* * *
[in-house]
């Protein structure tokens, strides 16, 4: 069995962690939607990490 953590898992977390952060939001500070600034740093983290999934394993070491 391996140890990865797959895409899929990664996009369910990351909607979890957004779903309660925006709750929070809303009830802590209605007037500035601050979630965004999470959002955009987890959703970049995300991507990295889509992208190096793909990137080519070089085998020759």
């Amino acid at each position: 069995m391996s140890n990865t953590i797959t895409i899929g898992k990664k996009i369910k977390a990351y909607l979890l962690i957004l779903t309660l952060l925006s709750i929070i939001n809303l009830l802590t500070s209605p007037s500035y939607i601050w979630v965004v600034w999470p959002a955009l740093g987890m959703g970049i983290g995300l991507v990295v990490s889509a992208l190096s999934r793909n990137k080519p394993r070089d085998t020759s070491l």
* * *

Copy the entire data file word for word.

[in-house]
């Protein structure tokens, strides 16, 4: 069995962690939607990490 953590898992977390952060939001500070600034740093983290999934394993070491 391996140890990865797959895409899929990664996009369910990351909607979890957004779903309660925006709750929070809303009830802590209605007037500035601050979630965004999470959002955009987890959703970049995300991507990295889509992208190096793909990137080519070089085998020759």
């Amino acid at each position: 069995m391996s140890n990865t953590i797959t895409i899929g898992k990664k996009i369910k977390a990351y909607l979890l962690i957004l779903t309660l952060l925006s709750i929070i939001n809303l009830l802590t500070s209605p007037s500035y939607i601050w979630v965004v600034w999470p959002a955009l740093g987890m959703g970049i983290g995300l991507v990295v990490s889509a992208l190096s999934r793909n990137k080519p394993r070089d085998t020759s070491l």